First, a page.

OPINION: Indian cities learning from ‘Sandy’
In an article for the Times of India, CDKN/Panos South Asia Journalist Fellow, Vaishnavi Chandrashekhar, writes that Indian cities have much to learn from New York’s disaster response and limitations.
NEW YORK: It took a little more than a day of hurricane-force winds and an almost 14-foot tidal surge to reduce this global financial powerhouse into a city of haves and have-nots—those who had electricity and those who did not.
For almost five days after superstorm Sandy struck the region, Lower Manhattan’s famous skyline remained dark, its businesses shuttered and its neighbourhoods empty, even as life Uptown carried on much the same. Much of the city’s subway system, which carries over five million commuters daily, is still offline. And across the waterfront in neighbouring New Jersey, hundreds of homes lie flooded.
The last time I saw a disaster like this up close was on July 26, 2005, when an unexpected monsoon cloudburst submerged Mumbai, stranding commuters and destroying homes.
New York is a city not unlike Mumbai: both are built on reclaimed islands; both are financial capitals and migrant magnets; and both depend on train systems to transport their large workforce. The “resilience” of New Yorkers is as famous as the “spirit of Mumbai”.
Yet these similarities only highlighted the gaps in governance between the cities, especially in disaster management. Recovery from the storm has been slow—gas shortages have kicked in and some areas won’t get power for many more days —but the city authorities’ preparation for and response to the storm was remarkably efficient and comprehensive. Indian cities, while facing greater challenges with their poorer populations and smaller resources, have much to learn from New York’s disaster response—and its limitations.
Early warning. Hurricanes may be easier to see coming than monsoon rain but the US has also invested heavily in sophisticated forecasting capabilities. Early warning isn’t restricted to weather reports either. Authorities issued areaspecific instructions—residents in flood zones were told to evacuate—as well as valuable information on how to wait the storm out.
The combination of advance warnings, evacuations and first-rate rescue teams helped ensure a relatively small death toll: 40 lives were lost in the city.
Relentless communication. As the storm got closer, New York mayor Michael Bloomberg appeared frequently on TV with a phalanx of city officials, each with information on power, transit, shelters and neighbourhoods. The press conferences grew in frequency after the storm, helping prevent rumours and keeping people calm.
Expect system failures. The long power outage and subway closures are unprecedented.
They reflect the size of the storm. But New Yorkers aren’t strangers to transit shutdowns or loss of electricity. Despite sophisticated infrastructure, most winters here see some “snow days” when roads are blocked, trains delayed and one may have to work from home or stay away from school.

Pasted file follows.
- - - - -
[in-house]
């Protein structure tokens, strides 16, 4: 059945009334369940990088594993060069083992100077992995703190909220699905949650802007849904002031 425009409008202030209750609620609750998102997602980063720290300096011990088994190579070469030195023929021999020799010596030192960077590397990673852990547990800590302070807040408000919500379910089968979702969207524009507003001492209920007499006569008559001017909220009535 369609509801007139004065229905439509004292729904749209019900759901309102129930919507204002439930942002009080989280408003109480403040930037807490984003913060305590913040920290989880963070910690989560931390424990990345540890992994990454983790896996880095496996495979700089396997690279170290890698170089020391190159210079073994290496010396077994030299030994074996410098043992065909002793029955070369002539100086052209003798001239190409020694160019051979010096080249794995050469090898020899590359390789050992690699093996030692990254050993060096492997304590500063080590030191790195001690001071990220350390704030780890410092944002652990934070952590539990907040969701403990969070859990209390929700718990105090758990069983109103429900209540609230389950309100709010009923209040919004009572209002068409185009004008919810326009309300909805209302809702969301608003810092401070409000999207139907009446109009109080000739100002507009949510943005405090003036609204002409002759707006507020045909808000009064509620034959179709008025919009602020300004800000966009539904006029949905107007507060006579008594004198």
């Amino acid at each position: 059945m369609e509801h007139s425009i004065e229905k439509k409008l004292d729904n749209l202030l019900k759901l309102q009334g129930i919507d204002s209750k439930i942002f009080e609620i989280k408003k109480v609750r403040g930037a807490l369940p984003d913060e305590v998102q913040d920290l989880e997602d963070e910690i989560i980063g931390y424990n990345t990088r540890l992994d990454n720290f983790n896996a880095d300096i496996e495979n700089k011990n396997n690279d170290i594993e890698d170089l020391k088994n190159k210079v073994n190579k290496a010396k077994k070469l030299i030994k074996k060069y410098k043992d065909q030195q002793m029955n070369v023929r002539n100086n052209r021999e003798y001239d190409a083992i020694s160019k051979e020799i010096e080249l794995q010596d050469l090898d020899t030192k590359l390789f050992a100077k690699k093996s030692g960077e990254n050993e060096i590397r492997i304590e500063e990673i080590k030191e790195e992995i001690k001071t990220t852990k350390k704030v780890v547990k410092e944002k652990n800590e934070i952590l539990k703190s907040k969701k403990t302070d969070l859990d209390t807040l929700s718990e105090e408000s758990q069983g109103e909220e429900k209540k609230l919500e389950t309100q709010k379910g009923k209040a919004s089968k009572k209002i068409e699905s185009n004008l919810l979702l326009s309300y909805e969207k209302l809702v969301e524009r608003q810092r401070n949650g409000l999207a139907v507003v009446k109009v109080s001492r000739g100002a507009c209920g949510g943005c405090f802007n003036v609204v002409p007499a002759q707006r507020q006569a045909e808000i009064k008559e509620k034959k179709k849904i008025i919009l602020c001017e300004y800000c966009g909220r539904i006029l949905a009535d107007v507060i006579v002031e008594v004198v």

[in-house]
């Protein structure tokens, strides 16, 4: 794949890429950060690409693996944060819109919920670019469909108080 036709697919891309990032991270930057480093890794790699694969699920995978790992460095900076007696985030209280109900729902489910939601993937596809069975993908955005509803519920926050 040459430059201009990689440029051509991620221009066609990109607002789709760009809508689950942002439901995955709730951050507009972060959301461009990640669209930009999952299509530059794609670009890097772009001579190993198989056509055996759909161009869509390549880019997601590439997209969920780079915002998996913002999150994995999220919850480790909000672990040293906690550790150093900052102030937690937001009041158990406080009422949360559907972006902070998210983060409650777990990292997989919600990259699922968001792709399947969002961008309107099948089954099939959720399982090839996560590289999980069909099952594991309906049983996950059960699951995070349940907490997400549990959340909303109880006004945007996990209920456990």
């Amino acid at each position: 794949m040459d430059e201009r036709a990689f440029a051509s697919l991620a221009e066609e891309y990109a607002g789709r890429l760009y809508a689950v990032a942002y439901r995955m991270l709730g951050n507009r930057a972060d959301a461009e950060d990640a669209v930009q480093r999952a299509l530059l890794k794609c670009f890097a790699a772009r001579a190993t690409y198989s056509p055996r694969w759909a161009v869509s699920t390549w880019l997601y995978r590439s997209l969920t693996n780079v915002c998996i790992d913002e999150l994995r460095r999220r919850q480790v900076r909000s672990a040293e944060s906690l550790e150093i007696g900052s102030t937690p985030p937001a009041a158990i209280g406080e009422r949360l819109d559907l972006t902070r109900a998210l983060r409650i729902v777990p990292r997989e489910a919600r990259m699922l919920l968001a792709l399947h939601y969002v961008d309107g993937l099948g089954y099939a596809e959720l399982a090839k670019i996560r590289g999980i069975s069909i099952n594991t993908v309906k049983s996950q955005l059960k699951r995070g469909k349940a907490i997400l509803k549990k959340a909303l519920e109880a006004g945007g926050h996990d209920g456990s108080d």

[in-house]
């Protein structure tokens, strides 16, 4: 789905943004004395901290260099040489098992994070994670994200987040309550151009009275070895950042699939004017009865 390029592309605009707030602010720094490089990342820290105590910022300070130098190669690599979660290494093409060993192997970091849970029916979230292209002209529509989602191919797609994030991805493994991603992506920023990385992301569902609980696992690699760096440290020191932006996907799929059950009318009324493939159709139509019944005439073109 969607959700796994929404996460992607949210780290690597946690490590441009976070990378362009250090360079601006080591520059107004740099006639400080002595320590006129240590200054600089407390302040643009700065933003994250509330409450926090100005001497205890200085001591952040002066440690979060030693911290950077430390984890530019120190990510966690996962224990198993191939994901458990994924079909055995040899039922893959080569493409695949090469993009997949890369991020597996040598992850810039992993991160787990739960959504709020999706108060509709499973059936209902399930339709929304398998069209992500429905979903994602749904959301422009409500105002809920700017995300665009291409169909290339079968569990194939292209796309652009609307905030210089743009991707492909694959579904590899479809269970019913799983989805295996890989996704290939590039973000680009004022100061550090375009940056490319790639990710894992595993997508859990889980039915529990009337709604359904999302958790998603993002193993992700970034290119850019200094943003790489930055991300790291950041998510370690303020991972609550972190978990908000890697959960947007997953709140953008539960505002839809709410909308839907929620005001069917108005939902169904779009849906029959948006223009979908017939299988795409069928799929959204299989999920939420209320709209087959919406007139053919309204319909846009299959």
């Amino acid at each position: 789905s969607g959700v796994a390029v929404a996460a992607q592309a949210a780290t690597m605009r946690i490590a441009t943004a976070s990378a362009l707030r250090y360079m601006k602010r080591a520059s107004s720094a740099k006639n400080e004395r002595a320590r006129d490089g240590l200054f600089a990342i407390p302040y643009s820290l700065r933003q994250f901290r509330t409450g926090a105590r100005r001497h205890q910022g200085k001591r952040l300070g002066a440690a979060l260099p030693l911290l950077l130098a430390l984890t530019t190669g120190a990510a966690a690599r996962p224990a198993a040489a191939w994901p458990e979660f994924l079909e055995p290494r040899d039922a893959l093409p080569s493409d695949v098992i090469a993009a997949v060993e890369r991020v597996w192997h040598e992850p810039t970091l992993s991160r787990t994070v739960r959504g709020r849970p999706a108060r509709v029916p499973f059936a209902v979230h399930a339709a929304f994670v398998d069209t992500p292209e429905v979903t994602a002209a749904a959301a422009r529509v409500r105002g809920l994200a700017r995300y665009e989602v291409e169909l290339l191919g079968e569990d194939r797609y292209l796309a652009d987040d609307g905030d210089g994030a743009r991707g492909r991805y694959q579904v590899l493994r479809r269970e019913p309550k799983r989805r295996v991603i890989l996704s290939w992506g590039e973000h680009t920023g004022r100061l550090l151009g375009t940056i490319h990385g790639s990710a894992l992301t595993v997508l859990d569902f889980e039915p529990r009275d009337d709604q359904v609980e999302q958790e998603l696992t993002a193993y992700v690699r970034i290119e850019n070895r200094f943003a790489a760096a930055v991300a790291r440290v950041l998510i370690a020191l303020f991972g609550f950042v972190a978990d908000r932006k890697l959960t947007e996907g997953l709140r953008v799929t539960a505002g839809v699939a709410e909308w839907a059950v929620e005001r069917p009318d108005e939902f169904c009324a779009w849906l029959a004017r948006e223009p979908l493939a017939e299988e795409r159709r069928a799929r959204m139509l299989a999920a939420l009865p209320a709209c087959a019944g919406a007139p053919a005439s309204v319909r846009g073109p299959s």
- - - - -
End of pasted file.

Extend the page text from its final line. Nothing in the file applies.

What was more unusual this time was that authorities closed the subway the night before the storm hit, rather than risk trapped commuters.
A strong mayor helps. As in India, three powers converge (and clash) in American cities: central, state, municipal. But unlike in India, directly elected mayors wield a lot of power over their cities— and are held accountable for governance. Bloomberg, who has been mayor for more than 10 years, was able to introduce strong measures quickly—like the rule he imposed Wednesday evening forcing cars entering Manhattan to carry at least three passengers in order to avert traffic gridlock in the absence of a functioning subway.
What New York wasn’t prepared for—a changing climate. All of the city’s mighty resources finally couldn’t prevent the extensive flooding and damage. That’s because New York isn’t built to deal with such a large tidal surge, as officials acknowledged. A government-commissioned climate change study last year noted that much of Manhattan’s infrastructure lies at sea level, including its power stations and major highways (these run along the coastline in the manner of Mumbai’s proposed coastal road). That report predicted almost exactly the damage that occurred this week as part of a scenario of higher storm surges caused by rising seas and more intense storms. Global sea levels have risen by seven inches in the past century (Mumbai and Kolkata top one study of cities that are most likely to be affected).
Some experts have said that New York should consider a system of levees or scale back on waterfront development. In a country where climate change remains contentious, both options perhaps seemed far-fetched and expensive—until this week. The day after the storm, a shaken New York state’s governor called on the city to rethink its policies to cope with “the reality of new weather patterns”.
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This article first appeared in the Times of India on Nov 4 2012 http://timesofindia.indiatimes.com/india/Indian-cities-have-much-to-learn-from-New-Yorks-disaster-response-limitations/articleshow/17081066.cms
CDKN is supporting 24 print, TV, radio and web journalists in South Asia under a Panos ‘South Asia Climate Change Award’ (SACCA) Fellowship. This is part of a 24-month CDKN project on building climate change awareness in the South Asia media.
Picture courtesy of Stefan Leijon @ flickr creative commons